Flyboys Review

Flyboys is a rare World War I film, an event that Hollywood apparently has forgotten. By focusing on the air squadrons, it has the advantage of offering a unique viewpoint. In the end, it somehow ends up a clichéd, dragged out mess that is recommendable solely for its special effects.

Riddled with historical inaccuracies, Flyboys’ claim that it was inspired by (not based on) a true story is an early sign of trouble. For those who won’t catch the mistakes, you’ll be involved in certain pieces of the film, namely those that take place in the air. When it’s on the ground, it’s been done before.

While the script does what it can to separate the young recruits, they blend together into a stack of typical war movie characters. Jean Reno is wasted in a fine performance as Captain Thenault, given little screen time to develop any sense as to his purpose. He’s not involved in anything other than directing his pilots, who are apparently the only ones fighting in the air for France.

From a story standpoint, Flyboys is all over the place. The tone changes constantly, with excessive humor defeating the impact of serious story elements. Even during involving air battles, there’s some form of comedy and it’s as awful as incorrect script decisions can be.

On the ground, a brutally cheap love story follows Blaine Rawlings (James Franco) as he chases a French woman who doesn’t speak English. This leads to agonizing scenes of Rawlings trying to communicate with her, making the entire “love” portion of this sub-plot baffling. True or not, this entire storyline could have been cut to bring the film down from its overly long two-hour plus running time.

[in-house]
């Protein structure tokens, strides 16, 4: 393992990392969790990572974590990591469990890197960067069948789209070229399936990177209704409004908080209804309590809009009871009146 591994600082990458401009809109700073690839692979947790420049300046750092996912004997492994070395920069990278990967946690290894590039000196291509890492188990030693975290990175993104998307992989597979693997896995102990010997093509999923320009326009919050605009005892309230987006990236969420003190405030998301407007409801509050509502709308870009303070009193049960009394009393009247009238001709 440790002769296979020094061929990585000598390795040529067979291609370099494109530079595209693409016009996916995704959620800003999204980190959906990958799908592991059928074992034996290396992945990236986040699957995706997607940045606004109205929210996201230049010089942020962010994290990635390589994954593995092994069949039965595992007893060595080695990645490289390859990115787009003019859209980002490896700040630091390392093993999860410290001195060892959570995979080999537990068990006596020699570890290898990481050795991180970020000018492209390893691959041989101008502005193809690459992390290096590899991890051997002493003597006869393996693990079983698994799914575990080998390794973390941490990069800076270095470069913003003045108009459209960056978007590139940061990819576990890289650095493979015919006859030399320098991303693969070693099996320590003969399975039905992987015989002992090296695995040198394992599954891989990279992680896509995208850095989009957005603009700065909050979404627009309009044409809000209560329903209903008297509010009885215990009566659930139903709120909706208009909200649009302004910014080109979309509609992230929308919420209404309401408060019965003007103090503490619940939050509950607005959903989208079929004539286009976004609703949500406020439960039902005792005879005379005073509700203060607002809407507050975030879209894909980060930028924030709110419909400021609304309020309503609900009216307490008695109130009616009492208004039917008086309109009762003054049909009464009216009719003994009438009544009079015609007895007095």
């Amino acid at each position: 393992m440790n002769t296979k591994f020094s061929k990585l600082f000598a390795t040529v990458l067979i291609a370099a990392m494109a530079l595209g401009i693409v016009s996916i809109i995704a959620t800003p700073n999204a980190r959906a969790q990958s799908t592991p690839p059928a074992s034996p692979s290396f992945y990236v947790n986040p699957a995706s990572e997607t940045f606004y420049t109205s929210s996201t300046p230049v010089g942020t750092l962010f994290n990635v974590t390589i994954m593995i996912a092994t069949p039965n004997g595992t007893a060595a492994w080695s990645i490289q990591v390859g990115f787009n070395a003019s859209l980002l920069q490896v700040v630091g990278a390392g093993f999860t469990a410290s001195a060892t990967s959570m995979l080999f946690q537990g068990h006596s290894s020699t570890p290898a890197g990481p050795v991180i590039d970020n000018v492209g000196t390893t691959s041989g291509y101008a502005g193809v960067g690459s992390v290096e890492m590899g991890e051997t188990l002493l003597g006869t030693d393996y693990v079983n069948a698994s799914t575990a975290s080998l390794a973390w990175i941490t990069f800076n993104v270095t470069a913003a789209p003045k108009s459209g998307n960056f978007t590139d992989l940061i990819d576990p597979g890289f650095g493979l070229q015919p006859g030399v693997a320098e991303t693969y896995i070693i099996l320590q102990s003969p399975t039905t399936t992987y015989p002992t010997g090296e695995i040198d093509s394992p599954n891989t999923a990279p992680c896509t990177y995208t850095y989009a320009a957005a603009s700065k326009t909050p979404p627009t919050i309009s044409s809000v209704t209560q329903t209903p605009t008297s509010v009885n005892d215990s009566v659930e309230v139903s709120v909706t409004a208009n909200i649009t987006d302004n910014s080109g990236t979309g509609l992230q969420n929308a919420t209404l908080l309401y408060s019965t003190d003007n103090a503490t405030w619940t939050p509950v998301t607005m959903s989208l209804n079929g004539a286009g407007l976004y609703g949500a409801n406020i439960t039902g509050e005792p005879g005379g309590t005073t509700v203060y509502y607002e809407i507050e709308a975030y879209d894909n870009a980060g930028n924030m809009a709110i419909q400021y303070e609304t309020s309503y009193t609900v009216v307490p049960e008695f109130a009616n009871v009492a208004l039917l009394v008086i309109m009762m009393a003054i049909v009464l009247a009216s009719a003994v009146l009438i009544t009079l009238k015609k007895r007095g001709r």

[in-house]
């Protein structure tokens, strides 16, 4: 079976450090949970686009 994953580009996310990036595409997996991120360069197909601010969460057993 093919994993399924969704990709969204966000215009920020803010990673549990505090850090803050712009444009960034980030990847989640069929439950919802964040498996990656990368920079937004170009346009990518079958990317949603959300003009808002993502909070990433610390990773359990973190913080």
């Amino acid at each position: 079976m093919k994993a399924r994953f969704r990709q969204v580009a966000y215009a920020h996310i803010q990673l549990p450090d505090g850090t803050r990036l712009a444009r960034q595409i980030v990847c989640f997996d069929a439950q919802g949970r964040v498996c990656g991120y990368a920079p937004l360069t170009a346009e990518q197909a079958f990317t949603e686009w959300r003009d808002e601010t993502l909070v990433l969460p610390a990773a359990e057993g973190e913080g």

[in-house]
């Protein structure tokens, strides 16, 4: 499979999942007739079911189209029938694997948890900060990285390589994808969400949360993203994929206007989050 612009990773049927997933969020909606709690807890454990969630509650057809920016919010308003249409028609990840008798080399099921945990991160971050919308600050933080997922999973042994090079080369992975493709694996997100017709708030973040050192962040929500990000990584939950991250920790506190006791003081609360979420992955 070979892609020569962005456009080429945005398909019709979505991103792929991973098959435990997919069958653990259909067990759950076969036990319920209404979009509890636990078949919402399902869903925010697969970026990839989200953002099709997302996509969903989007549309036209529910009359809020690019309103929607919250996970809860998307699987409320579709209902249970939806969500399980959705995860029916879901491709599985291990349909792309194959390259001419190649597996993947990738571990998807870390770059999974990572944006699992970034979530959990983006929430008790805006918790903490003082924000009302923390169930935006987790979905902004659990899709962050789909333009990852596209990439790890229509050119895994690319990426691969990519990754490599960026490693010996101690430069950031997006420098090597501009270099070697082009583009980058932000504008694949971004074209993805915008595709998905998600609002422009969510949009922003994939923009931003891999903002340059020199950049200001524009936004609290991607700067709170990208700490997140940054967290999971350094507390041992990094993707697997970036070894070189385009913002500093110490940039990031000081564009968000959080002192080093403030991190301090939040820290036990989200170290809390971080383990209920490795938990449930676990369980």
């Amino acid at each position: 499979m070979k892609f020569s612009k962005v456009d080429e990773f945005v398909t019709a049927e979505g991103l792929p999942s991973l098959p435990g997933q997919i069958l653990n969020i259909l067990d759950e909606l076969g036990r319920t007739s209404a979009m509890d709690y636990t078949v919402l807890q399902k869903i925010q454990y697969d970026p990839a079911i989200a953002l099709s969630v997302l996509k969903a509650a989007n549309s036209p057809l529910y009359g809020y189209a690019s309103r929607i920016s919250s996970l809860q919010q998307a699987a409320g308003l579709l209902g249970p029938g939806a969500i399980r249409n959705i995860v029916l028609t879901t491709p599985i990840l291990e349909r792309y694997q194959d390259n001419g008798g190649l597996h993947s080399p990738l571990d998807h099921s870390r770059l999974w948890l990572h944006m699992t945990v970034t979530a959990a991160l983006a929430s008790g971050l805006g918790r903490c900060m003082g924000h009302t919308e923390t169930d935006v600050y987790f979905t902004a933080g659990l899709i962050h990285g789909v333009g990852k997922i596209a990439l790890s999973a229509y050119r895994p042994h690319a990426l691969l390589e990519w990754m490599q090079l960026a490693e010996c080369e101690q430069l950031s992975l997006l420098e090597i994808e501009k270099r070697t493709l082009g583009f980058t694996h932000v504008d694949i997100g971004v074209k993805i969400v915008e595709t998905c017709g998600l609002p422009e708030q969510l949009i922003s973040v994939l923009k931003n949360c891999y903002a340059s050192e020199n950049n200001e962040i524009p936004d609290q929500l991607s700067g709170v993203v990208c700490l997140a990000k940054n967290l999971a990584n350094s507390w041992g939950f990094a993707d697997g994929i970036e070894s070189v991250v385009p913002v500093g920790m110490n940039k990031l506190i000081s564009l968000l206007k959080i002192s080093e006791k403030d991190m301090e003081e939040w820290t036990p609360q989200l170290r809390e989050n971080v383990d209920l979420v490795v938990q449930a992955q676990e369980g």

Where Flyboys makes a mark is with its stunning aerial battles. While the special effects can be off in spots, these intense conflicts are masterfully choreographed. They generally have some tie-in to the main story creating a needed connection. Director Tony Bill manages to separate each fight to make it unique, which is odd given the general roughness around the actual human players.

If you’re going into the film expecting nothing but action, you’ll be pleasantly surprised once the initial storyline set-up is complete. It’s the movie many people likely wanted from Pearl Harbor given Flyboys‘ heavier slant towards action. Oddly, just like Michael Bay’s war epic, the unneeded story elements get in the way with their throwaway characters and love angle.

Movie ★★☆☆☆ 

flyboys

Flyboys looks stunning on a Blu-ray. Colors are bolder and richer than the DVD release. The overall look is sharper and consistent. While it may not boast the finest details ever seen on the format, this is a glossy, clear presentation that showcases the visuals in grand form.

Video ★★★★☆ 

Likewise, the DTS-HD master track is phenomenal. Planes fly through the sound field constantly, loading the rear speakers with activity. Each bullet fired seems to be accurately tracked in every speaker… and there are a lot of bullets. Explosions are beefy in the LFE channel delivering a nice rumble.

Audio ★★★★★ 

The Blu-ray thankfully brings over all features from the two disc DVD release instead of what amounted to nothing on the single disc release. A commentary from Dean Devlin and director Tony Bill is rarely dry. A Blu-ray exclusive pop-up trivia track can be viewed along with it to provide even more technical information.

Six featurettes total up to over an hour in length. There are features on the actual events portrayed in the film and loads of behind the scenes stuff, and all of it is well produced. Some of the info is repeated in the commentary. Six deleted scenes and a stack of trailers round off a short list but well done selection of extras.

Extras ★★★★☆ 

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